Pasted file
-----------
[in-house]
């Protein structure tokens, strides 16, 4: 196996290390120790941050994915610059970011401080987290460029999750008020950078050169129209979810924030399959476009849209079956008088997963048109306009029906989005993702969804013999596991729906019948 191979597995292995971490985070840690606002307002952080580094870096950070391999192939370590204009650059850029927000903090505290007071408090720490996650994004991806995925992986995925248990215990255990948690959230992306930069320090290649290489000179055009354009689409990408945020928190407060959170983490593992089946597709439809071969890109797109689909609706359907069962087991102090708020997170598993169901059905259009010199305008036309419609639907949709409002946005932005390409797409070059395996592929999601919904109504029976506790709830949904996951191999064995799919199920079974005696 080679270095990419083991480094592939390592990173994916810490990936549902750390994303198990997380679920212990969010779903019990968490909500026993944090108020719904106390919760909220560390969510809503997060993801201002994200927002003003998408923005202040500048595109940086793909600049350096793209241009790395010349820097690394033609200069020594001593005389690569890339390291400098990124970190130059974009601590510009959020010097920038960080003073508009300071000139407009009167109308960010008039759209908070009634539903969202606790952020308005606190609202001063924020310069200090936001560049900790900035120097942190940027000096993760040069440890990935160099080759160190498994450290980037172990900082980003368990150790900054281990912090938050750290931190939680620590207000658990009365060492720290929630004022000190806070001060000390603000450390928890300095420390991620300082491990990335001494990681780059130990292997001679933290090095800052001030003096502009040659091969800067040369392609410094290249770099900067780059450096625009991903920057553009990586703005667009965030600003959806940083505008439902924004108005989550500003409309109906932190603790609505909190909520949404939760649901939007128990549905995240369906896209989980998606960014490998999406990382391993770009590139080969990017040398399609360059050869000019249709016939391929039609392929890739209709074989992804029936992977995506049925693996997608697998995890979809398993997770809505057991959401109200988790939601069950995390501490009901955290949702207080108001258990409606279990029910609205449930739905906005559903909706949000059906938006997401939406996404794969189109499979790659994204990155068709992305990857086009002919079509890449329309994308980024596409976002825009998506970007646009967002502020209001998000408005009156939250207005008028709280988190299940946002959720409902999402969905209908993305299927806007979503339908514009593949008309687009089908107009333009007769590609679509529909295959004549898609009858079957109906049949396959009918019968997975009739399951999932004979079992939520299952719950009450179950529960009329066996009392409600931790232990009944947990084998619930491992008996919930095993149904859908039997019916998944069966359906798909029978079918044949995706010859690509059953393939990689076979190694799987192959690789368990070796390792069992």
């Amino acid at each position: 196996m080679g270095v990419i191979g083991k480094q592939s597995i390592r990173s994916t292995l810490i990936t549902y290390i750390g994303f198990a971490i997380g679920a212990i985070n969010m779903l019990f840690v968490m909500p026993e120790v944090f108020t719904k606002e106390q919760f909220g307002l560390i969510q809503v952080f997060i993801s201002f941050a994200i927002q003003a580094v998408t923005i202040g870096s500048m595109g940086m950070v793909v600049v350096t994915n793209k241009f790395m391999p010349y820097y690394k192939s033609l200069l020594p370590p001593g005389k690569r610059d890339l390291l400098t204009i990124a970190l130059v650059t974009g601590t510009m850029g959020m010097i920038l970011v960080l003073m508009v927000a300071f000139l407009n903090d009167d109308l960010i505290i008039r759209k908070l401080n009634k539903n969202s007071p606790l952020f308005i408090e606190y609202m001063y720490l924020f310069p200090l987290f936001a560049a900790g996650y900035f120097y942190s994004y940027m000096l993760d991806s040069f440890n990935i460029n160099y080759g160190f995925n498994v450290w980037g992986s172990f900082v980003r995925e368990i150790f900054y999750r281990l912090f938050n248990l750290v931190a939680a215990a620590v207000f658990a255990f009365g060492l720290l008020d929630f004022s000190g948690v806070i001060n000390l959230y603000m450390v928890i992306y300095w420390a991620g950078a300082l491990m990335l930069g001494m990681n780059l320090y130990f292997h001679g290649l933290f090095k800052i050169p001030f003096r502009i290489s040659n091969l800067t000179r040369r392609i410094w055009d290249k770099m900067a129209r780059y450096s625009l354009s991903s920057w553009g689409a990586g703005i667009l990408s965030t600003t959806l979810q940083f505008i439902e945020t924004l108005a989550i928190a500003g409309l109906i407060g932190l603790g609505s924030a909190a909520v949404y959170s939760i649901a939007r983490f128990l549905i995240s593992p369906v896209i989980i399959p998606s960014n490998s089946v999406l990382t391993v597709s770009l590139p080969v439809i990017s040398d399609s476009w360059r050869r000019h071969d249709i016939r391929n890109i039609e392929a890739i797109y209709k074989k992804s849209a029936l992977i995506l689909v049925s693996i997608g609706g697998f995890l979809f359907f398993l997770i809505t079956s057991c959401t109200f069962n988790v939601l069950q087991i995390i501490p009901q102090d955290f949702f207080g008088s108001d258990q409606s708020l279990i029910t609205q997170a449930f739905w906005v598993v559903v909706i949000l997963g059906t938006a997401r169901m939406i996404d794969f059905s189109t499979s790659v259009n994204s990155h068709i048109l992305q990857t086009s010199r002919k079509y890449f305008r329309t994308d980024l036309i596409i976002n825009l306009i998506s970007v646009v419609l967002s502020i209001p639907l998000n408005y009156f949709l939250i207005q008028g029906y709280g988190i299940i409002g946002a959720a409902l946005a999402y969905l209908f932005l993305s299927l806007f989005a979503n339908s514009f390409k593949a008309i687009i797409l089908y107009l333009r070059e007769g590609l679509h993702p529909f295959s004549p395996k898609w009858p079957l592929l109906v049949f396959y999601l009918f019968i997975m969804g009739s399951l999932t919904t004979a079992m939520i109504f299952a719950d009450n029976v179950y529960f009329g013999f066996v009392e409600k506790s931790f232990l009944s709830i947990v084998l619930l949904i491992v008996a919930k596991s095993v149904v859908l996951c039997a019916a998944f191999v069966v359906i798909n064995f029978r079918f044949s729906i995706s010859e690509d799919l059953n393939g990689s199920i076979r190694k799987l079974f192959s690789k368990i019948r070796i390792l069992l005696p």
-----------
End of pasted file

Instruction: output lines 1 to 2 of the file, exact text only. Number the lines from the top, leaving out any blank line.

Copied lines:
[in-house]
């Protein structure tokens, strides 16, 4: 196996290390120790941050994915610059970011401080987290460029999750008020950078050169129209979810924030399959476009849209079956008088997963048109306009029906989005993702969804013999596991729906019948 191979597995292995971490985070840690606002307002952080580094870096950070391999192939370590204009650059850029927000903090505290007071408090720490996650994004991806995925992986995925248990215990255990948690959230992306930069320090290649290489000179055009354009689409990408945020928190407060959170983490593992089946597709439809071969890109797109689909609706359907069962087991102090708020997170598993169901059905259009010199305008036309419609639907949709409002946005932005390409797409070059395996592929999601919904109504029976506790709830949904996951191999064995799919199920079974005696 080679270095990419083991480094592939390592990173994916810490990936549902750390994303198990997380679920212990969010779903019990968490909500026993944090108020719904106390919760909220560390969510809503997060993801201002994200927002003003998408923005202040500048595109940086793909600049350096793209241009790395010349820097690394033609200069020594001593005389690569890339390291400098990124970190130059974009601590510009959020010097920038960080003073508009300071000139407009009167109308960010008039759209908070009634539903969202606790952020308005606190609202001063924020310069200090936001560049900790900035120097942190940027000096993760040069440890990935160099080759160190498994450290980037172990900082980003368990150790900054281990912090938050750290931190939680620590207000658990009365060492720290929630004022000190806070001060000390603000450390928890300095420390991620300082491990990335001494990681780059130990292997001679933290090095800052001030003096502009040659091969800067040369392609410094290249770099900067780059450096625009991903920057553009990586703005667009965030600003959806940083505008439902924004108005989550500003409309109906932190603790609505909190909520949404939760649901939007128990549905995240369906896209989980998606960014490998999406990382391993770009590139080969990017040398399609360059050869000019249709016939391929039609392929890739209709074989992804029936992977995506049925693996997608697998995890979809398993997770809505057991959401109200988790939601069950995390501490009901955290949702207080108001258990409606279990029910609205449930739905906005559903909706949000059906938006997401939406996404794969189109499979790659994204990155068709992305990857086009002919079509890449329309994308980024596409976002825009998506970007646009967002502020209001998000408005009156939250207005008028709280988190299940946002959720409902999402969905209908993305299927806007979503339908514009593949008309687009089908107009333009007769590609679509529909295959004549898609009858079957109906049949396959009918019968997975009739399951999932004979079992939520299952719950009450179950529960009329066996009392409600931790232990009944947990084998619930491992008996919930095993149904859908039997019916998944069966359906798909029978079918044949995706010859690509059953393939990689076979190694799987192959690789368990070796390792069992």